Depending on how it’s presented, having exercise equipment on display can be a positive or a negative for a home on the market.
If it’s installed in a well-designed room with enough space “it can be an attraction: buyers can see the potential that they could work out in their own apartment, and not have to go to the gym, said Peter Poljan, a senior associate with Corcoran Group in Manhattan.
It can be a problem, he added, if there’s “a treadmill that’s not properly cared for and there are clothes hanging all over it.”
Poljan offered three suggestions for sellers who have exercise equipment.
“First, I tell clients that if it’s at all possible, they should put it away,” he said. If there’s nowhere to store it, he suggested keeping it out of day-to-day living space.
“Make sure it’s not in a high-traffic area,” he said. “Try to put it off to the side, or next to the wall, just to make sure that people can get in and around it.”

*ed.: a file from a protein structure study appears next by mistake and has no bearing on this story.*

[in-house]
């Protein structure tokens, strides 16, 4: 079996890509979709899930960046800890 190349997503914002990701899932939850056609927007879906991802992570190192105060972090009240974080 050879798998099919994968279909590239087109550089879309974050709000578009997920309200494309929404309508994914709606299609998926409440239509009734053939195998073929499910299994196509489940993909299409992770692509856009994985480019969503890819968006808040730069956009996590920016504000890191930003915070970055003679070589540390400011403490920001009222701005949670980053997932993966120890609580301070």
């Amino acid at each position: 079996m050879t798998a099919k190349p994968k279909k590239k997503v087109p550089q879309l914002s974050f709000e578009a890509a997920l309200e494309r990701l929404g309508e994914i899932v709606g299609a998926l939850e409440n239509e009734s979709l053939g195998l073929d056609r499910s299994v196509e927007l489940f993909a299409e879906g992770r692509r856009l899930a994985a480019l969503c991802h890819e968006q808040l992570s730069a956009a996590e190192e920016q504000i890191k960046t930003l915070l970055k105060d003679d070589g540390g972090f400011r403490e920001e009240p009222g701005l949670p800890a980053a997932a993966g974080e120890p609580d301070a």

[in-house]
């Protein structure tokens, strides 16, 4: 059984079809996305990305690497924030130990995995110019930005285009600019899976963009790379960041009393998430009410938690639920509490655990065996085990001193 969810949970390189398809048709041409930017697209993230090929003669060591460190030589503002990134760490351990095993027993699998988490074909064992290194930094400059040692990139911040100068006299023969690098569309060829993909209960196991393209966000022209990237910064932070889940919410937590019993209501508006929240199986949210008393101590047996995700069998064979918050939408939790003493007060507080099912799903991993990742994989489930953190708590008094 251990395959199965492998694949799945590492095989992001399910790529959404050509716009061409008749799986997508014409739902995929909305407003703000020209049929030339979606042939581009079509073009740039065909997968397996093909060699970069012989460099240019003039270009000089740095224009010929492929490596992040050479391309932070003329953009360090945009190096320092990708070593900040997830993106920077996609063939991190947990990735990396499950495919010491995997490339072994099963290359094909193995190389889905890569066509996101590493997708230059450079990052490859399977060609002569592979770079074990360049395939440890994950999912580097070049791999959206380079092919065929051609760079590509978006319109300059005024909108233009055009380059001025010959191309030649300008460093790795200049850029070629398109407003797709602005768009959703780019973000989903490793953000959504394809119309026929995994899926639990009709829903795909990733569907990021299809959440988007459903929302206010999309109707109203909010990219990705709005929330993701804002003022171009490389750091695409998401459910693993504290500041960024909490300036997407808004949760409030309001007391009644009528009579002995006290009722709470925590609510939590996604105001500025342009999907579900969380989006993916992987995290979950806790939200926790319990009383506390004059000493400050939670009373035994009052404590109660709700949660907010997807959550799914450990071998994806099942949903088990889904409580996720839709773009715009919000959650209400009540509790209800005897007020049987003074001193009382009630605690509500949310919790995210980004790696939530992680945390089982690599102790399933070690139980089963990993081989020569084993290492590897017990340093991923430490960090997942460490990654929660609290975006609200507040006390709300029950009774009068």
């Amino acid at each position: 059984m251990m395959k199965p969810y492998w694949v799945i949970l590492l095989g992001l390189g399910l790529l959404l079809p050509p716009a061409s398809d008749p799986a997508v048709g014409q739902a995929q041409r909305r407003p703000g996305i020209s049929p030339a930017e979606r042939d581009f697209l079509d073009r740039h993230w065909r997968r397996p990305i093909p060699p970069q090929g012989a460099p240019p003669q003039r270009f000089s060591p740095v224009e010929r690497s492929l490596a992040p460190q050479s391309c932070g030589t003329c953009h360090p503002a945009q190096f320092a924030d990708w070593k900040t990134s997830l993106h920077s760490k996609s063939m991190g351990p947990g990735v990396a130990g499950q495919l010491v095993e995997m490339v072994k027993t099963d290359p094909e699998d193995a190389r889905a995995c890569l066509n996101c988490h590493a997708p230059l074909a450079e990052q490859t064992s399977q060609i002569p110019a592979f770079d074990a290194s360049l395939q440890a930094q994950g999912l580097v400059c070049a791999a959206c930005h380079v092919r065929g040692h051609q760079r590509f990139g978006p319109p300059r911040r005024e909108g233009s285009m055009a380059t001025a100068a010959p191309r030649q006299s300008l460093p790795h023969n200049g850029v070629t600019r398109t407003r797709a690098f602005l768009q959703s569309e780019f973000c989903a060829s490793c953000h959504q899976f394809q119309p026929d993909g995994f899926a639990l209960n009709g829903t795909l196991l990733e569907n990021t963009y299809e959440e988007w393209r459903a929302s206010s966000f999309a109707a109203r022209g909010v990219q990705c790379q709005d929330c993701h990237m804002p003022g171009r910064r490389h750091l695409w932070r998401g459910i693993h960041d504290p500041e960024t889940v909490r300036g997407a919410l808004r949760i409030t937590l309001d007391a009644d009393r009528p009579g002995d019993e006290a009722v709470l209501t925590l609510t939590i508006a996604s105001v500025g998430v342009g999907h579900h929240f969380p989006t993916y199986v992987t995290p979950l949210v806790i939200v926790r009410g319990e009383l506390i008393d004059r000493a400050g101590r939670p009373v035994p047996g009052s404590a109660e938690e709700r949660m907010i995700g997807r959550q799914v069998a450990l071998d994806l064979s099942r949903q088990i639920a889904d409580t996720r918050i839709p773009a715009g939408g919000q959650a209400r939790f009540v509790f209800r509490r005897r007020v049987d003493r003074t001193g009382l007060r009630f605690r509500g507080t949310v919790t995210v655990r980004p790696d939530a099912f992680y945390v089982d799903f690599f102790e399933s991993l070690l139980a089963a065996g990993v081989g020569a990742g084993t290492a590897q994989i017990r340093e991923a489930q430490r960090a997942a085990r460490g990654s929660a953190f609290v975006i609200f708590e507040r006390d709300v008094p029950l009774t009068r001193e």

But most important, he said, is to clean the equipment. “Make sure there’s nothing hanging from it,” he said.
Glenn Gissler, a New York interior designer, recommended going to a gym rather than having equipment at home. Stationary bicycles and rowing machines are “clunky space hogs,” he said.
If you’re determined to keep the equipment, he suggested ways to hide it. If you have a large closet, the gear could be wheeled inside after workouts. Or you could tuck it behind a curtain or a screen.
Another option for the space-challenged yet fitness-obsessed, he said, would be to create a multifunctional room where you keep smaller equipment that are easier to put away after workouts.
Working with a couple on New York’s Upper West Side, Gissler designed a guest room with a Murphy bed that is concealed by mirrored doors. Equipped with a soft rug, free weights, exercise ball and an indoor trainer for a bicycle, the room doubles as a space for quick workouts; the mirrors let the homeowners focus on their form.
If the couple are expecting guests, the exercise equipment can be stored in a minimal amount of closet space, Gissler said, and the bed can be opened up. But if no company is coming, “they just close the door.”
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